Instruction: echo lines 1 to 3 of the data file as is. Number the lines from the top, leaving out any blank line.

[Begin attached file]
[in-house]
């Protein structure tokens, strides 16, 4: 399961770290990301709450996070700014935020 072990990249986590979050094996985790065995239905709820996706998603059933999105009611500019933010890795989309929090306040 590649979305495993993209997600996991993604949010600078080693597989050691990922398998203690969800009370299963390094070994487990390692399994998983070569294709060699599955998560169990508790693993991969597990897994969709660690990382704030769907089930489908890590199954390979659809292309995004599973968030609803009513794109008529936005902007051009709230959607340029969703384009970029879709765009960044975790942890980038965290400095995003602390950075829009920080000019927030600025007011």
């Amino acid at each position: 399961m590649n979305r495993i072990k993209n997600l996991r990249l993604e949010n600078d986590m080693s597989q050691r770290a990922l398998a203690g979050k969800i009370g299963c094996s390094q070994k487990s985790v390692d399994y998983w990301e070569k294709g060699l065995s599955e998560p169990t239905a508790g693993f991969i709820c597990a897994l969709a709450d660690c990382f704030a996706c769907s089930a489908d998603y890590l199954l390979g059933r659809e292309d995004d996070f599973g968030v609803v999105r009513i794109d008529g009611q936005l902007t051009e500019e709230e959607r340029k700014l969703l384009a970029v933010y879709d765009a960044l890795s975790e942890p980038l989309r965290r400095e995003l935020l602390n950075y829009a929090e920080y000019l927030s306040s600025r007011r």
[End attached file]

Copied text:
[in-house]
């Protein structure tokens, strides 16, 4: 399961770290990301709450996070700014935020 072990990249986590979050094996985790065995239905709820996706998603059933999105009611500019933010890795989309929090306040 590649979305495993993209997600996991993604949010600078080693597989050691990922398998203690969800009370299963390094070994487990390692399994998983070569294709060699599955998560169990508790693993991969597990897994969709660690990382704030769907089930489908890590199954390979659809292309995004599973968030609803009513794109008529936005902007051009709230959607340029969703384009970029879709765009960044975790942890980038965290400095995003602390950075829009920080000019927030600025007011």
């Amino acid at each position: 399961m590649n979305r495993i072990k993209n997600l996991r990249l993604e949010n600078d986590m080693s597989q050691r770290a990922l398998a203690g979050k969800i009370g299963c094996s390094q070994k487990s985790v390692d399994y998983w990301e070569k294709g060699l065995s599955e998560p169990t239905a508790g693993f991969i709820c597990a897994l969709a709450d660690c990382f704030a996706c769907s089930a489908d998603y890590l199954l390979g059933r659809e292309d995004d996070f599973g968030v609803v999105r009513i794109d008529g009611q936005l902007t051009e500019e709230e959607r340029k700014l969703l384009a970029v933010y879709d765009a960044l890795s975790e942890p980038l989309r965290r400095e995003l935020l602390n950075y829009a929090e920080y000019l927030s306040s600025r007011r």